Charlie tried to enroll in the University of Michigan at Ann Arbor, only to repeatedly fail the entrance examination. He then “got religion” and moved to central New York to join the utopian religious sect known as the Oneida Community. There he became a devout follower of John Humphrey Noyes, the cultish leader of the community who preached “Bible communism” and taught that spiritual perfection could be achieved through prayer, group criticism sessions, and a reform of the relationship between men and women via “complex marriage”, later known as “free love” and group marriage. Yet even with the community’s open sexual mores, it seems that Charlie was markedly unsuccessful in establishing a connection with any of the female members, so unsuccessful (and apparently so obnoxious) in fact that he was nicknamed “Charles Gitout”.
Disgruntled by the lack of “free love”, constantly complaining about being a prime target at the group criticism sessions, and insulted by having to obey the rule that required all members to perform manual and menial labor, Charlie sent Noyes a letter arguing that he should be given preferential treated better he’d been sent to Oneida by God. Rebuffed in this appeal, after five years at Oneida Charlie left the community, returned a few months later, stayed another year, and finally left for good, apparently to everyone’s mutual satisfaction. The satisfaction was short-lived when Charlie filed a lawsuit against Noyes, demanding $9,000 for his six years of labor at Oneida. The suit was laughed out of court. Charlie then started sending letters to newspapers, ministers, state legislators, and the Attorney General in Washington, demanding their help in suppressing the Oneida movement.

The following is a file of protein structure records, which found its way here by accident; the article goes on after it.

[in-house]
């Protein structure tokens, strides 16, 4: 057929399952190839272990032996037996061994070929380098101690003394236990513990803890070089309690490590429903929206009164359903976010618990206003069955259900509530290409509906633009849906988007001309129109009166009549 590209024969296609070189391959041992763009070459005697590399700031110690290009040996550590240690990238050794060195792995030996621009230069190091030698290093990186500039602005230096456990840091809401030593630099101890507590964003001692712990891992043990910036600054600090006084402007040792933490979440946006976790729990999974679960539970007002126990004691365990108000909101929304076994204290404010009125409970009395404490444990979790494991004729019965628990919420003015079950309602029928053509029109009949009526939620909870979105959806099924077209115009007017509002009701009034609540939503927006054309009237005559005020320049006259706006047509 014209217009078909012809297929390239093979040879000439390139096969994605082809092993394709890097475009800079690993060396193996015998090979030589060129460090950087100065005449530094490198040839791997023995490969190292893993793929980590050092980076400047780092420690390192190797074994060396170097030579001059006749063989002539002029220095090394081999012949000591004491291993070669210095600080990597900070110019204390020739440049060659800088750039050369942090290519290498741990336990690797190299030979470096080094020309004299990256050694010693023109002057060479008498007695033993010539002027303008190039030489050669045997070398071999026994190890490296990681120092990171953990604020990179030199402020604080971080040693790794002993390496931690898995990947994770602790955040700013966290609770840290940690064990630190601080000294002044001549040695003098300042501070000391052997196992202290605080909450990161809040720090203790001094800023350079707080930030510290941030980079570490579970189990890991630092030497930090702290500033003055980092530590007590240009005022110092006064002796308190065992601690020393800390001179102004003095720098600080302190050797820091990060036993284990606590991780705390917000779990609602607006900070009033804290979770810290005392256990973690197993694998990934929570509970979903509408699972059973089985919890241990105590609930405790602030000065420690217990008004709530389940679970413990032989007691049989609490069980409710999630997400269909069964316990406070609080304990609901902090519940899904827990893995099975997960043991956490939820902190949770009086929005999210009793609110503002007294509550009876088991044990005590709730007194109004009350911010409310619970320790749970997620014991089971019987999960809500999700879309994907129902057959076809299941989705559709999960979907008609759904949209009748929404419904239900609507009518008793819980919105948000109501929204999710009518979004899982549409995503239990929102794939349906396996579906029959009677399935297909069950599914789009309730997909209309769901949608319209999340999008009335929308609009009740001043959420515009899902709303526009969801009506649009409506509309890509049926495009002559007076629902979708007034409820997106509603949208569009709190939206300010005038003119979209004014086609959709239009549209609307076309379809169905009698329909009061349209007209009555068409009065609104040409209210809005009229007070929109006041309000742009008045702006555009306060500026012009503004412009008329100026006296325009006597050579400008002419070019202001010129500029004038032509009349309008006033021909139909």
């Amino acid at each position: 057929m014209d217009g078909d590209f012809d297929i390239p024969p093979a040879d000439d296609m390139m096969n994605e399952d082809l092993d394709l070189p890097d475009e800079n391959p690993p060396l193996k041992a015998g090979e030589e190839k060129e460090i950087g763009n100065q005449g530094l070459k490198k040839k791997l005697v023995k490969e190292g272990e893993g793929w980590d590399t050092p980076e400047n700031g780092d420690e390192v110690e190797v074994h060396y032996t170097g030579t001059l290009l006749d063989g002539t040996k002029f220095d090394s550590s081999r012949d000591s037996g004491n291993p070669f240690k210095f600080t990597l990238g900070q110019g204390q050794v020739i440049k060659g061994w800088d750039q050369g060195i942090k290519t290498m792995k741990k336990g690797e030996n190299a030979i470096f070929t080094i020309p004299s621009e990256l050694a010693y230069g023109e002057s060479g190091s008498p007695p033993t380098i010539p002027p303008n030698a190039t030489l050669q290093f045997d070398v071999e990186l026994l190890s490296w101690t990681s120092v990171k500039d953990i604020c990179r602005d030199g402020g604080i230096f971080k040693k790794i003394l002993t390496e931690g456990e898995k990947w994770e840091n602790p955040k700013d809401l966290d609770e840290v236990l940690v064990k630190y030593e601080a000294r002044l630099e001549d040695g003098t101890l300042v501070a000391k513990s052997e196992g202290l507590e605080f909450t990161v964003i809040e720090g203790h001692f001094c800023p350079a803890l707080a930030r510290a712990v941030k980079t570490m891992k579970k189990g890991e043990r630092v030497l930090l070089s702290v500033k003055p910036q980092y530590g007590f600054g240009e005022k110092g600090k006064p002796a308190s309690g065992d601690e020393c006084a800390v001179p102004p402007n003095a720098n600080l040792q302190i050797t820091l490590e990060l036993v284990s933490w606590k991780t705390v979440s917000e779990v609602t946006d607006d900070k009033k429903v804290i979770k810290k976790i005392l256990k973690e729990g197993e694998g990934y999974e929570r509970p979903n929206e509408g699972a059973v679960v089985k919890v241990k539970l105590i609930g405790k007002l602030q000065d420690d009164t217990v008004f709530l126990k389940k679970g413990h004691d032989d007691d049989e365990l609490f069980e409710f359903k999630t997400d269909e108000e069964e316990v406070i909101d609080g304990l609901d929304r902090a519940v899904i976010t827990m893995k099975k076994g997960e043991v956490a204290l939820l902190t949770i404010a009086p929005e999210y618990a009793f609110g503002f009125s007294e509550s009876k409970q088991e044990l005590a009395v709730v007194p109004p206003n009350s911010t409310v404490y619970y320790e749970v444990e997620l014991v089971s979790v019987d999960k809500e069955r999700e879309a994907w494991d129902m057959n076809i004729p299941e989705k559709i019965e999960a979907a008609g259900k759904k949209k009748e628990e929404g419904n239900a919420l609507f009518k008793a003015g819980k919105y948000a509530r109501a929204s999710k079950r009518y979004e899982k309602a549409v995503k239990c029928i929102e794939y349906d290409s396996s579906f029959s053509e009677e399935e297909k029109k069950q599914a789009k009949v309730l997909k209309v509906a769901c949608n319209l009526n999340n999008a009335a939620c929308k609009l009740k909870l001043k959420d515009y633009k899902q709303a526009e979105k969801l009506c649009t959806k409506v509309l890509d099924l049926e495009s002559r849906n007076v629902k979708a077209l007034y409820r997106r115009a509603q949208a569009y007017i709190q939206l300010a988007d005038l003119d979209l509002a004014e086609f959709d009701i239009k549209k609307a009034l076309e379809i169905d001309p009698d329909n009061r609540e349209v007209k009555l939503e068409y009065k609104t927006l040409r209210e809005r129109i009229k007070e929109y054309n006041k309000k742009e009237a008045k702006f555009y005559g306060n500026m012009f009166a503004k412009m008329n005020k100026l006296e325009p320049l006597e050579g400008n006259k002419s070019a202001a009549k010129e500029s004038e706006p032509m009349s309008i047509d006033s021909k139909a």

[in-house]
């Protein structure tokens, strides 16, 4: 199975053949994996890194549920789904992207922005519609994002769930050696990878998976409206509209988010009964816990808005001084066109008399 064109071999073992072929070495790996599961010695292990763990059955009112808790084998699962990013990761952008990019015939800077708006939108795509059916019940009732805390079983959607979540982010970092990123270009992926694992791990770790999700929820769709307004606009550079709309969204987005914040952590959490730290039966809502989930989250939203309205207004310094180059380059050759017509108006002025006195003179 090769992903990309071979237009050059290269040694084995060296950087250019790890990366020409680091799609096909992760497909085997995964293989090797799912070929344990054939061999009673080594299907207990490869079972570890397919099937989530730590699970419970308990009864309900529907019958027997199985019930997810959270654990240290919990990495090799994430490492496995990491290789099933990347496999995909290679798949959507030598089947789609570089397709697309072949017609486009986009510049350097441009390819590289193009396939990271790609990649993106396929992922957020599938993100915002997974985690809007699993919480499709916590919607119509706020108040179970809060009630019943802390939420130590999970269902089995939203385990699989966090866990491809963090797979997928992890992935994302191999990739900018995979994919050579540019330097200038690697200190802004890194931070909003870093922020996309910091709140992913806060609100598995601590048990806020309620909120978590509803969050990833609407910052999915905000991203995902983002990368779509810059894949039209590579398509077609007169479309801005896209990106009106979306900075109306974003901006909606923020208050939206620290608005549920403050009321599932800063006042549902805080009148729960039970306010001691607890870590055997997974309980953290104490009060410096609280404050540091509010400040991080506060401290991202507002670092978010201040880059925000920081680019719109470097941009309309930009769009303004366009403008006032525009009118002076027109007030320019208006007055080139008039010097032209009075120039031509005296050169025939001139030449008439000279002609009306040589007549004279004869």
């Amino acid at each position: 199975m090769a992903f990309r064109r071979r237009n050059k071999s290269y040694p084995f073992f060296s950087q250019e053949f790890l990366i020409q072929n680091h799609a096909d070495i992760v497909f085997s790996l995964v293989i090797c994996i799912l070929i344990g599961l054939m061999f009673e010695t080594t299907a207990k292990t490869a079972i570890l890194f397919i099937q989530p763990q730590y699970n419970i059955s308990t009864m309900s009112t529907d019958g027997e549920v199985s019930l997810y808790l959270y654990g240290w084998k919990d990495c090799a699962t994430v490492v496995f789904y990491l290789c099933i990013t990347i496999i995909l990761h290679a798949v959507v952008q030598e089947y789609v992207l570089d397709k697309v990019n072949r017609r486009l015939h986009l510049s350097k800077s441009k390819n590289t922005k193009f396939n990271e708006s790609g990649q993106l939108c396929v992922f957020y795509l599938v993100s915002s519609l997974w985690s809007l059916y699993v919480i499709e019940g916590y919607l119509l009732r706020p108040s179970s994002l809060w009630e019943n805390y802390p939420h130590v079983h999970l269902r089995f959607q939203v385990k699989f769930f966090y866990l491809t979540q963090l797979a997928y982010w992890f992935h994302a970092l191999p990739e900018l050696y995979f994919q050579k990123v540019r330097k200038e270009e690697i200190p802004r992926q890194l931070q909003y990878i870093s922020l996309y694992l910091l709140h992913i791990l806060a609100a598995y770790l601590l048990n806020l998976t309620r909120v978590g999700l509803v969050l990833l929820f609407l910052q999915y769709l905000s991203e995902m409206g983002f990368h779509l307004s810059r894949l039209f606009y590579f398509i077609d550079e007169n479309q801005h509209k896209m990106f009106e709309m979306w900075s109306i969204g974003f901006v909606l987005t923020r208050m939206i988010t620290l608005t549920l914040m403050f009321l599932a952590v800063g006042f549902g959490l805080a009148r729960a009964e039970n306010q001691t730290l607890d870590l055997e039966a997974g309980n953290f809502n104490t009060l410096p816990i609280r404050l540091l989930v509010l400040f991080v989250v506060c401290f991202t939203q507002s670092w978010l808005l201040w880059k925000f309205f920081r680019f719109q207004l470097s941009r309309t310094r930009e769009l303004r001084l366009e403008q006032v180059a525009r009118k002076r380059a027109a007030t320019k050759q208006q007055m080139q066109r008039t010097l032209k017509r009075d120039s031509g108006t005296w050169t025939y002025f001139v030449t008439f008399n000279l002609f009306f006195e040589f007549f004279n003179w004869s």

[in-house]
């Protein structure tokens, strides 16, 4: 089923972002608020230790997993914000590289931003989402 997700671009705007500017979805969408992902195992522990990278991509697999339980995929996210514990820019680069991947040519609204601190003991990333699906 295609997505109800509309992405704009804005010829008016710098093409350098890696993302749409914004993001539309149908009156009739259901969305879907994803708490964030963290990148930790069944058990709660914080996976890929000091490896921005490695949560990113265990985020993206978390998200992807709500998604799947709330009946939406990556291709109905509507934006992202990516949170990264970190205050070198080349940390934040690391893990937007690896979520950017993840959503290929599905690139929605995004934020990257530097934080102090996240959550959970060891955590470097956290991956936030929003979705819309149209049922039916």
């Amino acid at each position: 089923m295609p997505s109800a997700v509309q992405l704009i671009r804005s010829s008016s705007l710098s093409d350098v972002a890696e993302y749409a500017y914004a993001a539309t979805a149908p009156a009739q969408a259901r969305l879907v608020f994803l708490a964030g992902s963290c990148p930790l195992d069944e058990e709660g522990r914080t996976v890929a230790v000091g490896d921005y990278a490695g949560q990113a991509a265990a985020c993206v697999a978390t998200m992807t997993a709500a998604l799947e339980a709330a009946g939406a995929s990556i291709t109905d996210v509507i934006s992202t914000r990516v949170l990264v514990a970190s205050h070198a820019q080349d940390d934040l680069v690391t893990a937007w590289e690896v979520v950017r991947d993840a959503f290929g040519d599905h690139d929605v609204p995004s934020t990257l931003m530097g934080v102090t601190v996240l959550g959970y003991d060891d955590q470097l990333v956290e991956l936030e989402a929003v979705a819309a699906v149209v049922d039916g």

Not knowing what else to do, Charlie decided he should become a lawyer. Freeloading off relatives in Chicago, he clerked in a law office, took the bar exam (which consisted of three questions. He got two right), and became a bone-fide attorney-at-law. But his legal career never got off the ground as he was unable to obtain clients for anything more challenging than debt collection, where he had a bad habit of embezzling what money he did collect.